The New Day – a new dawn for newspapers?
Newspaper sales have been in steep decline. It’s something we’re all aware of – including the chief executive of the first standalone daily newspaper to launch in 30 years.
Today we say hello to the New Day, a 40-page, politically neutral national newspaper that promises to cover stories “without telling the reader what to think”.
A new newspaper, you say? When over a million people have stopped buying them in the past two years? Just weeks after the Independent announced it was ceasing its print editions in March? It’s a brave move – but one that’s based on innovative thinking and customer insight.
This radical re-think of what a newspaper should be naturally caught our attention, and it was at the heart of our most recent ‘Magspiration’ session – our regular strategic lunchtime meeting, where we share the things that have inspired us most in print and digital, and discuss the many ways we can apply them to internal communications and employee engagement.
What is the New Day?
• Monday to Friday
• Free today (25p for the next two weeks and 50p after that)
• Aimed at people aged 35-55
• Politically neutral
• Balanced analysis, opinion and comment
So, why is this a good idea?
The New Day chief exec Simon Cox says people haven’t fallen out of love with newspapers – it’s just that they’re not meeting our needs. It’s true – newspapers have stood still while the world around them has changed.
Smartphones and 4G means we get our news digitally, and instantly. The New Day isn’t attempting to challenge this – because it can’t – but what it is doing is working alongside digital.
As internal communications experts, we believe newspapers can live in the digital age – as long as they’re designed to offer something different. So what makes this newspaper different?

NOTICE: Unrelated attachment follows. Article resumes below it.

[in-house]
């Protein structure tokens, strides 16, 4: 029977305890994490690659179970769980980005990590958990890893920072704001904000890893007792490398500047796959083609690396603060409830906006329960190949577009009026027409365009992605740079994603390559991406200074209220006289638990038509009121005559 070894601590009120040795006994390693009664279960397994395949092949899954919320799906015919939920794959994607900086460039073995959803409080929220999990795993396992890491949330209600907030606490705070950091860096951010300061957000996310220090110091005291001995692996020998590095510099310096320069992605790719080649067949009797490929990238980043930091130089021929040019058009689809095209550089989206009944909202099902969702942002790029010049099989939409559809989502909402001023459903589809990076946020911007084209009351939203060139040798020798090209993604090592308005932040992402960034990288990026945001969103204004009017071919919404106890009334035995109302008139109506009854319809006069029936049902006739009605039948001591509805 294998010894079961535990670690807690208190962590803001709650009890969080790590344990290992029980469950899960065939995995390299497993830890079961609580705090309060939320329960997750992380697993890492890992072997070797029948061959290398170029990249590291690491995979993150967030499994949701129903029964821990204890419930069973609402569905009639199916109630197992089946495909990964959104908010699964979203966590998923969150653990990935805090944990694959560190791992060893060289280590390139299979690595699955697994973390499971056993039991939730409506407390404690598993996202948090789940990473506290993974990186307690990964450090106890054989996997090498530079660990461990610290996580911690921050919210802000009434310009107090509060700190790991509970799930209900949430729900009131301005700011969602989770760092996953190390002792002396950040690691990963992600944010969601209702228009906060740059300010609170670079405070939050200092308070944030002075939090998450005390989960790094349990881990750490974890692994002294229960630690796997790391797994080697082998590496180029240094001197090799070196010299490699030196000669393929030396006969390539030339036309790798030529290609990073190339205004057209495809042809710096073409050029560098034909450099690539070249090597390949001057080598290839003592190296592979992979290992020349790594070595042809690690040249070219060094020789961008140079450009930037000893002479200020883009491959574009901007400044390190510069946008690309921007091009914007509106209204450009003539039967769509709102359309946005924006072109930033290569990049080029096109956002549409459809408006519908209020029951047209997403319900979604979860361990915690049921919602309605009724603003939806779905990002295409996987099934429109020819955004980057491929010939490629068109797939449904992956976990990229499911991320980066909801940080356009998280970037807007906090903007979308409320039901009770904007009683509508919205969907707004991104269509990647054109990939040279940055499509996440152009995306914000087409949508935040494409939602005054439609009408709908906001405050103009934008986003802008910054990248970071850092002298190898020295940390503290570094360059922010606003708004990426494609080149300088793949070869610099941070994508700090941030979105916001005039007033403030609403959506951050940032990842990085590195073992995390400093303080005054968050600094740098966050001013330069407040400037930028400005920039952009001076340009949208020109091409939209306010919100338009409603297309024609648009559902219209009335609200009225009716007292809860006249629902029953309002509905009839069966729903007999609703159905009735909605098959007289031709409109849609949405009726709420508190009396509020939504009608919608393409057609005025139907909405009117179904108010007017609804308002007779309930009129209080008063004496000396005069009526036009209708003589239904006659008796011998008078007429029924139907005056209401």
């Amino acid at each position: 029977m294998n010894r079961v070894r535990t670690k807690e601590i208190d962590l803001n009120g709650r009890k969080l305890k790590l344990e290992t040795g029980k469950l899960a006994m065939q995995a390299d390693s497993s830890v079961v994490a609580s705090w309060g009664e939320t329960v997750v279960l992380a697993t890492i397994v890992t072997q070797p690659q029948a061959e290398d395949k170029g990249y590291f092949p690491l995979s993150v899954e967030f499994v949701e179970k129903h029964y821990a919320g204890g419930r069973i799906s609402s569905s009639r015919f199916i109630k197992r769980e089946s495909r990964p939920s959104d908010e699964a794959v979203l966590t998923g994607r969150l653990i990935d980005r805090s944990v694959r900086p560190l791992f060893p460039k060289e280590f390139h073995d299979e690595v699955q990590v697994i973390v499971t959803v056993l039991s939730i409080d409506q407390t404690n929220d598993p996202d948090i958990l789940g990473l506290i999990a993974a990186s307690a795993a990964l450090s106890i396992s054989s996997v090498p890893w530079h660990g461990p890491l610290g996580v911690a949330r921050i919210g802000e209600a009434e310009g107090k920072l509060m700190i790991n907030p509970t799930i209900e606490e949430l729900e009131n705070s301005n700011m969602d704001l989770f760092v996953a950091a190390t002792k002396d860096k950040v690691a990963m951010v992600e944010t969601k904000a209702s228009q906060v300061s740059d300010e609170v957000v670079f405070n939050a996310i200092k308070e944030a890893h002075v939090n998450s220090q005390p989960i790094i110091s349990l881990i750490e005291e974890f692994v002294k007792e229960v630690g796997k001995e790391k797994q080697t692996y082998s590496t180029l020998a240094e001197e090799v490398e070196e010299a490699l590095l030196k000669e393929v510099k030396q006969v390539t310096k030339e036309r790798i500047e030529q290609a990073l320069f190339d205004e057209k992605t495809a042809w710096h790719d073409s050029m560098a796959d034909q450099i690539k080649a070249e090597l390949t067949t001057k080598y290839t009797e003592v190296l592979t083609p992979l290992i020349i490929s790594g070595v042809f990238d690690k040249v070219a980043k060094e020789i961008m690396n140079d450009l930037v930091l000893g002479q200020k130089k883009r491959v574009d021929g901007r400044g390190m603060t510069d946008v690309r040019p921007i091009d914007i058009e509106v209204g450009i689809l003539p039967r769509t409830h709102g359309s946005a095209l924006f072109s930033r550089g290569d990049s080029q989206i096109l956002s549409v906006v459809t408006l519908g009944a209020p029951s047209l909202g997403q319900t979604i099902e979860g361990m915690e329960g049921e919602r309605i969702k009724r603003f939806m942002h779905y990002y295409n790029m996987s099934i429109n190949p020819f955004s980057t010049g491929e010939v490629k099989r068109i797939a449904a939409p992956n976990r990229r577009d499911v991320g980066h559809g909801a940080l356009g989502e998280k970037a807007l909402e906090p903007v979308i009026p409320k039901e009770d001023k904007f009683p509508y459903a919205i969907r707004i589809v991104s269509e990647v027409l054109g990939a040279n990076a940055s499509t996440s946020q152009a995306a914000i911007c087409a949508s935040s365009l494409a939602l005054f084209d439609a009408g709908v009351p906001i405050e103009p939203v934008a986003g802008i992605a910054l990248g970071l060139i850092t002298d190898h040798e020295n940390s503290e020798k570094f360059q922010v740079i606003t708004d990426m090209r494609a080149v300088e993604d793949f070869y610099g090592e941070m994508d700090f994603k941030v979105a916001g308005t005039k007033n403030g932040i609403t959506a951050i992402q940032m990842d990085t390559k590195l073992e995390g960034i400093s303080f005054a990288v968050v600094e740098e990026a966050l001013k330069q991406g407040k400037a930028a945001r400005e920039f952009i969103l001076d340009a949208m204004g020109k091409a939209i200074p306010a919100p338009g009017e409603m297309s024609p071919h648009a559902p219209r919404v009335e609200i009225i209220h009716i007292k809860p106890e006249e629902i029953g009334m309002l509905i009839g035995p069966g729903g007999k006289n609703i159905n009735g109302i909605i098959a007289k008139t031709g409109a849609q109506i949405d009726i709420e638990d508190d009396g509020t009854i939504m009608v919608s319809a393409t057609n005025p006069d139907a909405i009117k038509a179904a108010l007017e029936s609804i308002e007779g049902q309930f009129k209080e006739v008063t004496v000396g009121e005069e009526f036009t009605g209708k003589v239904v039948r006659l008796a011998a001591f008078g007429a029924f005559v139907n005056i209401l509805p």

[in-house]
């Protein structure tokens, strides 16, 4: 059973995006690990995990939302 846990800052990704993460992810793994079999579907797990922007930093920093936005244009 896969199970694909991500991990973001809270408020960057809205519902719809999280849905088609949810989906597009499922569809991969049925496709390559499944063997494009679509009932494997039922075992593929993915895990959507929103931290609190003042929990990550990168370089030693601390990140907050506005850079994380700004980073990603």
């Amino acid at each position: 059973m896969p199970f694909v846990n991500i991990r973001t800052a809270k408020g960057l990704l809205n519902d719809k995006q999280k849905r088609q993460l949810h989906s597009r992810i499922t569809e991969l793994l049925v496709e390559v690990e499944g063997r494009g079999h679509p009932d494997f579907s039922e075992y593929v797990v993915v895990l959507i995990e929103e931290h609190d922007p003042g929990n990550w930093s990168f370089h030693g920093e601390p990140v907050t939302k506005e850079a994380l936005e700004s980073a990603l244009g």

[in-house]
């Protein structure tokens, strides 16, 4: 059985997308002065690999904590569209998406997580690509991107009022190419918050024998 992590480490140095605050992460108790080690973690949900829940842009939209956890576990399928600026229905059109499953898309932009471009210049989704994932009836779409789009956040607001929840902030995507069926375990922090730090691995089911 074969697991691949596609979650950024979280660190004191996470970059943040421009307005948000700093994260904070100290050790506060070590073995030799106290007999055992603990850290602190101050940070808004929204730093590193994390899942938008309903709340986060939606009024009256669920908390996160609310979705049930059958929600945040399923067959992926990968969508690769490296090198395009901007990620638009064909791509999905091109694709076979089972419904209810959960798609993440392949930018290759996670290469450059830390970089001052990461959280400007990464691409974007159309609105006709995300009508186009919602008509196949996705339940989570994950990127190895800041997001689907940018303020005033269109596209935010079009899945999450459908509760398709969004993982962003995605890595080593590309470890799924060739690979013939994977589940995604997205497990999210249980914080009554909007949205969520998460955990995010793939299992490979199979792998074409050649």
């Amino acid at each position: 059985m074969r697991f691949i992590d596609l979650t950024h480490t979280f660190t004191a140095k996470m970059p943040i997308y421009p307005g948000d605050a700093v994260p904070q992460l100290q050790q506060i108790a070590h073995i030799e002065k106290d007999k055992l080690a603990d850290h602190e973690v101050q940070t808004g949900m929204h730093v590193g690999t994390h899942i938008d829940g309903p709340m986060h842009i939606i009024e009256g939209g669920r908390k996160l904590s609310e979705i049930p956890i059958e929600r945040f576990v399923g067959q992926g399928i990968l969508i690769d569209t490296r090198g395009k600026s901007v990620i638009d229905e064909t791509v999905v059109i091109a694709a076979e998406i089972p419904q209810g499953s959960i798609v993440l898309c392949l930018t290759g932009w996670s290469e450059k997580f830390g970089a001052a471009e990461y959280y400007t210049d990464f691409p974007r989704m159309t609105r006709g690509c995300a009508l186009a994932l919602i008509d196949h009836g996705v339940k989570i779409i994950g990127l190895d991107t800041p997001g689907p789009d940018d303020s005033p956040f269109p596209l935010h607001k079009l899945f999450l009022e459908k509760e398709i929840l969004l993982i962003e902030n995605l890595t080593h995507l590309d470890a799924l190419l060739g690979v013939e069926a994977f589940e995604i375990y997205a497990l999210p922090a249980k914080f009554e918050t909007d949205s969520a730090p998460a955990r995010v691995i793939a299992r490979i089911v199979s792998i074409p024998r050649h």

A ruthless edit of the day The New Day acknowledges that consumers want their news delivered in a concise, easy-to-read way, that’s designed around their modern lifestyles (let’s be honest, when did you last sit down to read a newspaper at length?).
It promises to tell you ‘everything you need to know on any given day’, and its editor, Alison Phillips, claims you can read the New Day in around half an hour. That could be the length of your commute, a lunch break, or a quick evening read.
If it delivers on those promises, then it’s a deal that will suit many busy people.
Getting the right information to the right people, at the right time – and in the right way – will always be a challenge because the way in which we live, work and communicate will continue to evolve.
We’ve got loads of tried and tested methods that help drive employee engagement – whether it’s print, digital or both. So, if you’re looking for a new way to engage your audience, why not get in touch?Check out the buzz through #SeizeTheNewDay